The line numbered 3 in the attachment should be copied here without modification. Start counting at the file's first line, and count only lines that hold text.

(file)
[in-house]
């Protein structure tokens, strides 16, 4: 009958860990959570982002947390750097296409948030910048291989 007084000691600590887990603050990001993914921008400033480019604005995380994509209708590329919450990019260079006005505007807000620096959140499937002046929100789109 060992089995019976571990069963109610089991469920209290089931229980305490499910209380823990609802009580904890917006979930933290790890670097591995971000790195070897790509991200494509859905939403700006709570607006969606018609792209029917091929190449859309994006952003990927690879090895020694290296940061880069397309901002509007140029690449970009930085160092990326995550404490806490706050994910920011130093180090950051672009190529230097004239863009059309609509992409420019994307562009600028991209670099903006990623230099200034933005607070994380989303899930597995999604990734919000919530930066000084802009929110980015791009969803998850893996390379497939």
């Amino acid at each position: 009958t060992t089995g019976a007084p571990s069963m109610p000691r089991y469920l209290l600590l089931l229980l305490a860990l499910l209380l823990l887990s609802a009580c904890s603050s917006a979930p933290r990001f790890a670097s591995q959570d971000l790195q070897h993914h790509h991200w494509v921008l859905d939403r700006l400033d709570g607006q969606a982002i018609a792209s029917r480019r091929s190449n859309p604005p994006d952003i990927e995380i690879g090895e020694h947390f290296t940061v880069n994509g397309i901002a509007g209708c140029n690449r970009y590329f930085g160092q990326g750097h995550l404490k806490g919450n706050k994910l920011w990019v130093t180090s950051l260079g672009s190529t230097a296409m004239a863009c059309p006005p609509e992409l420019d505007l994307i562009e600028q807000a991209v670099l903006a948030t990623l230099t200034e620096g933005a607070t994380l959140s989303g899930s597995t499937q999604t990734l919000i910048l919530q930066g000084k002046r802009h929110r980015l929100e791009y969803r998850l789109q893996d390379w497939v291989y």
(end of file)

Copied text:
């Amino acid at each position: 009958t060992t089995g019976a007084p571990s069963m109610p000691r089991y469920l209290l600590l089931l229980l305490a860990l499910l209380l823990l887990s609802a009580c904890s603050s917006a979930p933290r990001f790890a670097s591995q959570d971000l790195q070897h993914h790509h991200w494509v921008l859905d939403r700006l400033d709570g607006q969606a982002i018609a792209s029917r480019r091929s190449n859309p604005p994006d952003i990927e995380i690879g090895e020694h947390f290296t940061v880069n994509g397309i901002a509007g209708c140029n690449r970009y590329f930085g160092q990326g750097h995550l404490k806490g919450n706050k994910l920011w990019v130093t180090s950051l260079g672009s190529t230097a296409m004239a863009c059309p006005p609509e992409l420019d505007l994307i562009e600028q807000a991209v670099l903006a948030t990623l230099t200034e620096g933005a607070t994380l959140s989303g899930s597995t499937q999604t990734l919000i910048l919530q930066g000084k002046r802009h929110r980015l929100e791009y969803r998850l789109q893996d390379w497939v291989y």